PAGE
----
2010 NBA Draft Lottery Quotes: Ted Leonsis, Ed Stefanski, David Kahn
|May 19, 2010
|Quotes from representatives of the Washington Wizards, Philadelphia 76ers and Minnesota Timberwolves following the unveiling of the results of the 2010 NBA draft lottery.
Ted Leonsis, Washington Wizards
Q: They say sometimes itís better to be lucky than good Ö
Leonsis: It really is better to be lucky than good. It was wonderful to have Mrs. Pollin up there. I was being sincere, I said we are going to get the first round pick because Abe is up there his wife is here, itís been a wonderful transition and itís the right thing to do.
Q: You said earlier that you were going to do right by this organization; you were going to work hard. The first day you own this team you get the No. 1 pick in the draft. Itís like deja vu all over again Ö
Leonsis: Itís a comforting feeling to know you can build around the draft. And now we are blessed. I am sure Ernie and the staff will do the right thing and do the right research. It gives us hope and thatís really what you want, you know especially with the transition into new ownership, you are trying to pay homage to the past but you are trying to do the right thing by the fanbase. What better way to announce that there is a rebuild that is going to happen and you are going to compete and build playoff caliber teams than to have the number one pick.
Q: What does this feel like?
Leonsis: It feels like a new day with a breath of fresh air. It gives us a great opportunity to get off on the right foot. I am really excited about that the NBA has to offer and I really believe that we will work passionately and with a lot of dedication to build a championship caliber team.
Q: John Wall is the consensus, everyone believes he is the No.1 pick. Is he the #1 pick? How will you go about doing the research to make that decision by June 24?
Leonsis: Well itís up to the scouts and Ernie and the coach. The good news is there seems to be a consensus around the No. 1 pick. But things change, they have to work out, they have to do their interviews and they have to stay healthy. You can see how deep the draft is so we are going to do fine. I think itís a great day.
Q: You said earlier you want to add picks. Youíre not willing to give up this pick, are you?
Leonsis: We wonít be giving up the first pick. I think we still Ö I love young players and I think building around a core of young players is the way to go. If we can do something and add another first round pick than letís go at it.
Q: Take me through your mindset when you heard you leapfrogged into the top three:
Leonsis: I was very, very calm. I just thought that this franchise deserved a break and that we were going to get a very high pick. I thought that if we could get into the top five we would be in great shape. The top five players in this draft all have great talent. It doesnít necessarily mean that the first player is going to be the best player, but now we have that option and we get to choose who we want. It also gives the fanbase and everyone back in Washington D.C watching, knowing that we are starting off on the right foot and with fresh air and good luck.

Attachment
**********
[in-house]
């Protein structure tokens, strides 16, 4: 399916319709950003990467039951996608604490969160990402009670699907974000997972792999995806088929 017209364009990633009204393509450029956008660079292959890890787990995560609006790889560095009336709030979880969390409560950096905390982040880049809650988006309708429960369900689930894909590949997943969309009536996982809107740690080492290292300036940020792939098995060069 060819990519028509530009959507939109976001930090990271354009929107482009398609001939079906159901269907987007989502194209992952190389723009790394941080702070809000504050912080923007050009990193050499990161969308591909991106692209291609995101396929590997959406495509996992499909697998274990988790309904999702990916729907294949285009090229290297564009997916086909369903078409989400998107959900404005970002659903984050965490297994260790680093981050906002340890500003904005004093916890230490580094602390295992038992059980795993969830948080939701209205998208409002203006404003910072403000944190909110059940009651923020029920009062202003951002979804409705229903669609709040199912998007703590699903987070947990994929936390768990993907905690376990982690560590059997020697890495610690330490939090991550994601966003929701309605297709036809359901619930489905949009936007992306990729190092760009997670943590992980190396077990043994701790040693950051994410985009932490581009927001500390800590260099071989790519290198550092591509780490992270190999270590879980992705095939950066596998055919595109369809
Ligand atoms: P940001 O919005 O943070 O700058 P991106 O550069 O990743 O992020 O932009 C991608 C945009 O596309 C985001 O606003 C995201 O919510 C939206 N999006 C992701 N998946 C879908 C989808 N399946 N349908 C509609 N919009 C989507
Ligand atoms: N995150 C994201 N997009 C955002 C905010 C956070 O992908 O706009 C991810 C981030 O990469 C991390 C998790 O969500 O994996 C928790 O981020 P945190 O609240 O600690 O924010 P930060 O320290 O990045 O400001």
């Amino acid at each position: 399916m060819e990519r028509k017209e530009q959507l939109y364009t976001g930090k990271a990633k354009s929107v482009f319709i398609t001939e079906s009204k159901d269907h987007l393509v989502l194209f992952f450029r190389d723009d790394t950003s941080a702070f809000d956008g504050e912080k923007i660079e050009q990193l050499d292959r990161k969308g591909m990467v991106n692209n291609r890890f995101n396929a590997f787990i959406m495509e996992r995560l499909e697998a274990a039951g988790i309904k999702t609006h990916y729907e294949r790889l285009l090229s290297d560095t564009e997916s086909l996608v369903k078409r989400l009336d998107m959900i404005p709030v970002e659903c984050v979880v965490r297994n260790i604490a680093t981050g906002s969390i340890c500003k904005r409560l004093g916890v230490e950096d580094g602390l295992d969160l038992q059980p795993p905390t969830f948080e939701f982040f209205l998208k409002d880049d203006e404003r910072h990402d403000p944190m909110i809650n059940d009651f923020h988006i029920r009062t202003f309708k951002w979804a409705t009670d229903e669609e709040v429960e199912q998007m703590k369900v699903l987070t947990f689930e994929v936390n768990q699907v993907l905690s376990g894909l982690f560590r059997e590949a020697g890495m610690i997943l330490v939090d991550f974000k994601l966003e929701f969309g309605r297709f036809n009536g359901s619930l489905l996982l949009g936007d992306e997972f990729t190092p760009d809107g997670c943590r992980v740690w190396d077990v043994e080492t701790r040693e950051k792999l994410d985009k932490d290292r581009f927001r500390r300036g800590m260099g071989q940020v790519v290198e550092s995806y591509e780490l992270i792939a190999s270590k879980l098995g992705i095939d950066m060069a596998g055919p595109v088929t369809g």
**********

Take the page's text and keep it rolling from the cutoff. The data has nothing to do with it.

Q: That could be a heck of a duo with Gilbert Arenas and John Wall. Or if you decided to go a different route with a different player. Just talk about how exciting itís going to be down in Washington.
Leonsis: Washington is a basketball city and we have seen with the hockey team how great a first pick is, especially if he is of a worldly talent like Alex Ovechkin, I am sure we are going to get a player like that, that we can build a team around, in the Washington Wizards regard. And we are young, so we have a good horizon. Just getting one player isnít enough this is a lot of hard work. I think we have to draft well, we have to develop well, we have to use our cap space the right way. Itís not going to be easy but we are all in it together and this is a great way to kick it off.
Ed Stefanski, Philadelphia 76ers
President & General Manager
Q: In a year with such disappointment, what does it feel like to get the No. 2 pick?
Ed Stefanski: Well, weíve had a rough year and as I said, itís great for the fans. We went through a tough year, but what I saw myself when I was looking up there, I saw Jrue Holiday sitting there and thatís a pretty good point guard. Everyone in this room was saying what a good year Jrue had and now we have a chance to put someone else with him with the number two pick in the draft plus the players we have here. As I said over and over, I donít think we played up to our talent level last year. We have to prove it and this will only help us.
Q: I guess you wonít have a problem getting guys to come in on (draft) visits?
Ed Stefanski: I donít think weíll need a lot of visits.
Jrue Holiday, Philadelphia 76ers
Q: Who would you take with the No. 2 overall pick?
Jrue Holiday: I kind of need a wing to play with so Evan Turner would be nice. At the same time John Wall is a great player and athletic. Heís real up and down just like our style of game. One of those two I project.
Q: Whatís one thing that in your second year in the league youíll be able to capitalize on?
Jrue Holiday: I think being more comfortable with the game and with my teammates with that. I know going into the second half of the year I really cut down on turnovers and had more assists.